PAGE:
Although most proximal fibular tumors are benign, malignant tumors are rare but life-threatening. It is well recognized that finding out the presenting symptoms and signs which can predict malignancy plays an important role in the treatment. Unfortunately, the symptoms and signs were quite different among patients, including pain, palpable mass, pathologic fracture, restricted knee motion, local swelling, and symptoms of peroneal nerve compression, as well as palpable mass or pain and higher skin temperature and changes in symptoms or signs [9, 11]. Although pain was the most common symptom [9, 11], the sensitivity and specificity of the above symptoms and signs were not clarified. Base on our study, pain was the most sensitive symptom but not so specific. In addition, palpable pain, peroneal nerve compression symptoms, and high skin temperature were specific, while relatively sensitive. A study, including 13 cases of osteosarcoma in the proximal fibula, reported the duration of symptoms before consulting a doctor varied, ranging from 1 to 6 months with a median of 2 months [11]. In the present study, the average duration is 10.3 months with a range from 2 h to 9 years. Although the average duration of benign tumors is 11.7 months, whereas that of malignant was 2.9 months, the difference between benign and malignant tumors was not significant. Therefore, similar to gender and limb side, the duration cannot be used to predict malignancy.

In the present study, 6 patients (11.5%) underwent core biopsy or incisional biopsy. A study in the Mayo clinic reported 8% of patients with proximal fibular malignant tumors had an incisional biopsy followed by radiation therapy and/or chemotherapy [10]. Another study in Japan reported 46% (6/13) osteosarcomas in the proximal fibula received preoperative chemotherapy after biopsy [11]. Not all malignant bone tumors in the proximal fibula can undergo biopsy and receive preoperative chemotherapy, which may adversely affect limb salvage surgery and prognosis. Biopsy is not routinely performed in the diagnosis of proximal fibular tumors because the superficial and deep peroneal nerves are the most important structures in relation to bone tumors of the proximal fibula and may be damaged during biopsy. An anatomical study suggested the biopsy should be performed by an anterolateral approach through the safe area in the compartment of the peroneus longus muscle bounded by the head of the fibula and the deep peroneal nerve [12]. In our experience, core biopsy can performed on the tumor confined to the fibular head under X-ray guidance, and incision biopsy is recommended when the tumor involves both the epiphyseal and metaphyseal regions. It is safe and necessary to perform biopsy on proximal fibular tumors when suspecting malignancy.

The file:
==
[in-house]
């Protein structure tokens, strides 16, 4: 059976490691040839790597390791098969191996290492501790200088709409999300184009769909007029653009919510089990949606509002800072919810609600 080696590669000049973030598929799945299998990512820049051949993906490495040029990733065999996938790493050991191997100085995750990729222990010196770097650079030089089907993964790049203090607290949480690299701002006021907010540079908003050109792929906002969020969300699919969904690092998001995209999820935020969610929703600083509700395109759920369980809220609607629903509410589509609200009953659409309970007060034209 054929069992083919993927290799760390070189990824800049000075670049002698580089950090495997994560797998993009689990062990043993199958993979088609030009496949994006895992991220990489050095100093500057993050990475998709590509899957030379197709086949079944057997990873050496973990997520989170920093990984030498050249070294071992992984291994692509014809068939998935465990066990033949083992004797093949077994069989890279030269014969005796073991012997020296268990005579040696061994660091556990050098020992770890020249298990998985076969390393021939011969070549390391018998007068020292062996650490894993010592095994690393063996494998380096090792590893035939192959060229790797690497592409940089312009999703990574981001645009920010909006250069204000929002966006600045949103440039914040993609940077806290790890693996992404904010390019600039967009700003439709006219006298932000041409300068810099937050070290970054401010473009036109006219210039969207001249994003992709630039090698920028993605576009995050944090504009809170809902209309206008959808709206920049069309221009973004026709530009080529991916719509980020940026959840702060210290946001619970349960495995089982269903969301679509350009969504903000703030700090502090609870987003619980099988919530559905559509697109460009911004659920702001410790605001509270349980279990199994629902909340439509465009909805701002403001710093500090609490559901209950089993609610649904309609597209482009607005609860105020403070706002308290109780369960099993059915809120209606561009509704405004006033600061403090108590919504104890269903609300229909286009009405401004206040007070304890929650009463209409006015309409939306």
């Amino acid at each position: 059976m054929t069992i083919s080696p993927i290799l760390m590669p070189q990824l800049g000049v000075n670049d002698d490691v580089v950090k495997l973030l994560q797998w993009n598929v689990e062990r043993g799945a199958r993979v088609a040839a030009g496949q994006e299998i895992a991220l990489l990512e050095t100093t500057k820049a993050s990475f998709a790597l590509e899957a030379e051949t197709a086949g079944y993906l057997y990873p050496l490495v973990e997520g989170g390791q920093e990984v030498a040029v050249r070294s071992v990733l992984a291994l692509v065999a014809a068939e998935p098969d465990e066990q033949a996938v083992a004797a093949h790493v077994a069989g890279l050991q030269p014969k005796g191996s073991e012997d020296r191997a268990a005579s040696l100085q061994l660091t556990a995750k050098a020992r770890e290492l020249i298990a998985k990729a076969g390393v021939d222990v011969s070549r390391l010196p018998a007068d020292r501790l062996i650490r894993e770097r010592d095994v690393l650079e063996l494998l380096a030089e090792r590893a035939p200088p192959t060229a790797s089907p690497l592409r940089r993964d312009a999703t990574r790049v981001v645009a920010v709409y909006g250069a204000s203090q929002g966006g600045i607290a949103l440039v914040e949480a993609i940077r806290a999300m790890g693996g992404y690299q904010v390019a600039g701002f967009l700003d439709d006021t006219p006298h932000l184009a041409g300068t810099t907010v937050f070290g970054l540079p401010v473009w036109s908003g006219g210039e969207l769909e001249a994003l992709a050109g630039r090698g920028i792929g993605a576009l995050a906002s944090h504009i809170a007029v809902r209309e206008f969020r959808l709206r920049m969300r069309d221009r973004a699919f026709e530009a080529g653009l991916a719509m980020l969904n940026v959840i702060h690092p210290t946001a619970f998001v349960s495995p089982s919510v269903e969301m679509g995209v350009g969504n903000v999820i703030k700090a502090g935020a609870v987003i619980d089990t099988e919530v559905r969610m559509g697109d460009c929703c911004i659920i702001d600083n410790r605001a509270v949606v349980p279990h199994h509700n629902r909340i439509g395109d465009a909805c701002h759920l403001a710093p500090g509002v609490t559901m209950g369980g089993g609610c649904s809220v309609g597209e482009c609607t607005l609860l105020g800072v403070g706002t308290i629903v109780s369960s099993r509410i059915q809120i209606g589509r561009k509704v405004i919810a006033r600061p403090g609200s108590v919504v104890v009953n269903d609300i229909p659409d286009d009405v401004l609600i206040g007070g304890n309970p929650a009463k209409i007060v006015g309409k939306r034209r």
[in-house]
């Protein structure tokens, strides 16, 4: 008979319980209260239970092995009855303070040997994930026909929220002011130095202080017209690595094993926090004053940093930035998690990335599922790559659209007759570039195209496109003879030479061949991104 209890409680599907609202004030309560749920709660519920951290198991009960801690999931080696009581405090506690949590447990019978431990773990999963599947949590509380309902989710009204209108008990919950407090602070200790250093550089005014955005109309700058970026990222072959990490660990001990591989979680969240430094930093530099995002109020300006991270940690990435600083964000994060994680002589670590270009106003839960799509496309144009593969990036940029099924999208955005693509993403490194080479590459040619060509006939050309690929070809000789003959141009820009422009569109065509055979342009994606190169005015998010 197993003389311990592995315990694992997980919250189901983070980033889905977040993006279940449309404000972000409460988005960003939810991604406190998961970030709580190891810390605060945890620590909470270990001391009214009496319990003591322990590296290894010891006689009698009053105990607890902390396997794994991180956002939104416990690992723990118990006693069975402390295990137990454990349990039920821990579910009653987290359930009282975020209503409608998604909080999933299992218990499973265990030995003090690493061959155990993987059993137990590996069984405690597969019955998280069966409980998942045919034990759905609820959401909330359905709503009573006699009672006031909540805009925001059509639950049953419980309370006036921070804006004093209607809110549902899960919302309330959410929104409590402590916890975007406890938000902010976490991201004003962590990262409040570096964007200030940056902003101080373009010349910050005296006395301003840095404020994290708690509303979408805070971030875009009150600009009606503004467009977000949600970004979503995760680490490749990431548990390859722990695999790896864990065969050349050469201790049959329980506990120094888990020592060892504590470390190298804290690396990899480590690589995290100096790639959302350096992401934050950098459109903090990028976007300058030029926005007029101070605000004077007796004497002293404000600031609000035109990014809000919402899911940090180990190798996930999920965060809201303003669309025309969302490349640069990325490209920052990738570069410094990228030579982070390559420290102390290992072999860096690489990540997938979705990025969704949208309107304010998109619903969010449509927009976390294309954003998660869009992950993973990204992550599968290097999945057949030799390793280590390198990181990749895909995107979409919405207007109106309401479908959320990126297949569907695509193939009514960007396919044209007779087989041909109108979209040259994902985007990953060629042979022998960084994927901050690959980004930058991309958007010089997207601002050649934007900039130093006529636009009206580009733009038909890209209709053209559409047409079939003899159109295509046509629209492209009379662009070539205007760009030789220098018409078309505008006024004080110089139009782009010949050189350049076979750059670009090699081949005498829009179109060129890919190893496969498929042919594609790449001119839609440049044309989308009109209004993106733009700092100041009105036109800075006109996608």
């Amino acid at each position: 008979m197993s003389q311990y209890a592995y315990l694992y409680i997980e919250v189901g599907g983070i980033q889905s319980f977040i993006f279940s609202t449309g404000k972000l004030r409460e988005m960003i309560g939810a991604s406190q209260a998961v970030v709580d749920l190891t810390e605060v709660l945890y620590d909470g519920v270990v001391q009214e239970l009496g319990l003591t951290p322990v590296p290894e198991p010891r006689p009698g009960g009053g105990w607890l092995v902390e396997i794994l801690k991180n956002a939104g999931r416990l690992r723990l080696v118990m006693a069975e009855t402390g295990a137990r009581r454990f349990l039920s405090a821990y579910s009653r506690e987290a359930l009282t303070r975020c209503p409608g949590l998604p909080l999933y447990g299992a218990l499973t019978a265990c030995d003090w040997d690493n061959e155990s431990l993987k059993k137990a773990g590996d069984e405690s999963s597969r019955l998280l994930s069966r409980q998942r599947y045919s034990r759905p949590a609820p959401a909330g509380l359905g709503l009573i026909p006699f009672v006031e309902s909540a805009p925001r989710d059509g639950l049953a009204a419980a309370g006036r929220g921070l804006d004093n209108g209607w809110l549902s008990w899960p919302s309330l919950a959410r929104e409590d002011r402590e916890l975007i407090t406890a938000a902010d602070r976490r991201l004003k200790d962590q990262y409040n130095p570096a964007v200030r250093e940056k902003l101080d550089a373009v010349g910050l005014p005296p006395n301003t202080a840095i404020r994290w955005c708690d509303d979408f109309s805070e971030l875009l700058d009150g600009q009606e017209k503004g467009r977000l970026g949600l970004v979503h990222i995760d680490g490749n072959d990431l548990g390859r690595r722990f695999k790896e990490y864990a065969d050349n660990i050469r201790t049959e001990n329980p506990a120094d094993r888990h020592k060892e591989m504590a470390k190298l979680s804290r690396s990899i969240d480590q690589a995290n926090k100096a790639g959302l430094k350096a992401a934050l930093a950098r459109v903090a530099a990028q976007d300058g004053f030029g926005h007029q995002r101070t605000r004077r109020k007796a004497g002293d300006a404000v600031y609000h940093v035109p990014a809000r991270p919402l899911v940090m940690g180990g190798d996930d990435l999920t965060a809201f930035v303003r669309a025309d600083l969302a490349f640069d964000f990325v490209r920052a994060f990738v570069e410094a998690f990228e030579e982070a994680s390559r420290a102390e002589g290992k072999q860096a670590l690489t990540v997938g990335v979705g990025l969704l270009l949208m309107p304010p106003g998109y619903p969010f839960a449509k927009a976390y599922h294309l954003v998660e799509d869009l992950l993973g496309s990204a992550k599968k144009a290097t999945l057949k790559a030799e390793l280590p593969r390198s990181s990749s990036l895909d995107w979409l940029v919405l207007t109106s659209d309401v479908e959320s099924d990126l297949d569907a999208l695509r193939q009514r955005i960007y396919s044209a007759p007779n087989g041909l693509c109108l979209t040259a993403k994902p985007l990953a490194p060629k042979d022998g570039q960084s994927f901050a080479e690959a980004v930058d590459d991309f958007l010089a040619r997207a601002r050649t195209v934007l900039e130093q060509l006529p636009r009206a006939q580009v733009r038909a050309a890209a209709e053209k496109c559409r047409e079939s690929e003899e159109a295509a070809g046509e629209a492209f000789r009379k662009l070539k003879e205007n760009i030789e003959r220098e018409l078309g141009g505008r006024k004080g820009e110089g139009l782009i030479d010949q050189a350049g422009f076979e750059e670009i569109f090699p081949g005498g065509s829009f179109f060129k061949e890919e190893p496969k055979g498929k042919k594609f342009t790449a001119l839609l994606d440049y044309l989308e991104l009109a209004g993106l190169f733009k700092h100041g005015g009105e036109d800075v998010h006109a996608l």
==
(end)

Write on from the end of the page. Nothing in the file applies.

When surgical management is concerned, most of benign proximal fibular tumors were managed by intralesional or marginal excision, while malignant tumors required aggressive surgical management with radical or wide resection [10, 13]. For osteosarcoma and Ewing sarcoma, pre- and postoperative radiation therapy and/or chemotherapy were equally important [10, 11]. Although an above-the-knee amputation has not been performed in our case series, amputation is a kind of radical resection, which was led by diagnoses of osteosarcoma, Ewing sarcoma, fibrosarcoma, hemangiosarcoma, chondrosarcoma, and metastatic disease, or as a result of postoperative complications, such as recurrent infection [10]. The amputation rate decreased recently, while the type-II en bloc resection increased in surgical treatment of malignancy in the proximal fibula [10]. This trend may result from advances in surgical techniques and early diagnosis of malignancy by medical imaging test. The main positive complications included instable keen, permanent peroneal nerve palsies, local recurrences, and thrombosis of the posterior tibial artery, skin necrosis, and wound-healing failure [10, 11].

The present study is limited by only including patients who received surgery and had histologic diagnosis. The benign to malignancy ratio may be underestimated due to not including those who abandoned surgery. This study determined the association of symptoms and signs of malignancy; therefore, further research concerning the relationship between different surgeries and complications should be carried out.


Although the incidence of malignant tumors is much lower than that of benign tumors in the proximal fibula, a biopsy should be considered when patients presented with palpable pain, peroneal nerve compression symptoms, and high skin temperature, which were specific in predicting malignancy.


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We acknowledge Dr. Tongyu Hu and Dr. Dianwen Qi, orthopedic surgeons, for their assistance and cooperation in this study.


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Authors’ contributions

TS conceived of the study and participated in the design of the study and coordination and drafting of the manuscript. LW participated in its design and performed the statistical analysis. CG participated in its design and collected and reviewed the data. GZ and WH participated in the study design and helped to draft the manuscript. All authors read and approved the final manuscript, as well as agree with submission to your esteemed journal.

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The authors declare that they have no competing interests.

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Consents for publication have been obtained from the participants to report individual patient data.

Ethics approval and consent to participate

This study was approved by the Institutional Review Board of the Third Hospital of Hebei Medical University. Written informed consent were obtained from the participants.

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Correspondence to Tao Sun.

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  • Proximal fibular
  • Benign
  • Malignant
  • Bone tumor
  • Symptom and sign